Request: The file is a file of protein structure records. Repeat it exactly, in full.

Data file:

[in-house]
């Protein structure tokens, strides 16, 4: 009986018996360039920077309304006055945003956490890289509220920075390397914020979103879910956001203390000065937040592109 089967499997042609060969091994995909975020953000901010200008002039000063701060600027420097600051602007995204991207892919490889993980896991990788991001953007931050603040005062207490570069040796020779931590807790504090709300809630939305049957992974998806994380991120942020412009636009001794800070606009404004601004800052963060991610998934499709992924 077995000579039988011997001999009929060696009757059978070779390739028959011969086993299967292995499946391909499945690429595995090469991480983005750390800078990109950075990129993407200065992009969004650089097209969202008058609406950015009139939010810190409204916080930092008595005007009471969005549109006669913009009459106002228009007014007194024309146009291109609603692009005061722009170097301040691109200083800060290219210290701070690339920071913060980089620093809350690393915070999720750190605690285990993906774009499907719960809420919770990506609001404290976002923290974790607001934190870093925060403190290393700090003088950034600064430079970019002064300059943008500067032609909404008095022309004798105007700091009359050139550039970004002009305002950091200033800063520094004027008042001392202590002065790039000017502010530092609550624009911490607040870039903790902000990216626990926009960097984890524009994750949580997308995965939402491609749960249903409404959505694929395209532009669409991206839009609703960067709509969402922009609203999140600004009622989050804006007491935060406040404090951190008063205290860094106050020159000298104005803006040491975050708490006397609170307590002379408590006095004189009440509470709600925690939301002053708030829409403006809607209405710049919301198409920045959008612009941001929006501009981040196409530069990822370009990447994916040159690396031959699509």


[in-house]
């Protein structure tokens, strides 16, 4: 009986018996360039920077309304006055945003956490890289509220920075390397914020979103879910956001203390000065937040592109 089967499997042609060969091994995909975020953000901010200008002039000063701060600027420097600051602007995204991207892919490889993980896991990788991001953007931050603040005062207490570069040796020779931590807790504090709300809630939305049957992974998806994380991120942020412009636009001794800070606009404004601004800052963060991610998934499709992924 077995000579039988011997001999009929060696009757059978070779390739028959011969086993299967292995499946391909499945690429595995090469991480983005750390800078990109950075990129993407200065992009969004650089097209969202008058609406950015009139939010810190409204916080930092008595005007009471969005549109006669913009009459106002228009007014007194024309146009291109609603692009005061722009170097301040691109200083800060290219210290701070690339920071913060980089620093809350690393915070999720750190605690285990993906774009499907719960809420919770990506609001404290976002923290974790607001934190870093925060403190290393700090003088950034600064430079970019002064300059943008500067032609909404008095022309004798105007700091009359050139550039970004002009305002950091200033800063520094004027008042001392202590002065790039000017502010530092609550624009911490607040870039903790902000990216626990926009960097984890524009994750949580997308995965939402491609749960249903409404959505694929395209532009669409991206839009609703960067709509969402922009609203999140600004009622989050804006007491935060406040404090951190008063205290860094106050020159000298104005803006040491975050708490006397609170307590002379408590006095004189009440509470709600925690939301002053708030829409403006809607209405710049919301198409920045959008612009941001929006501009981040196409530069990822370009990447994916040159690396031959699509």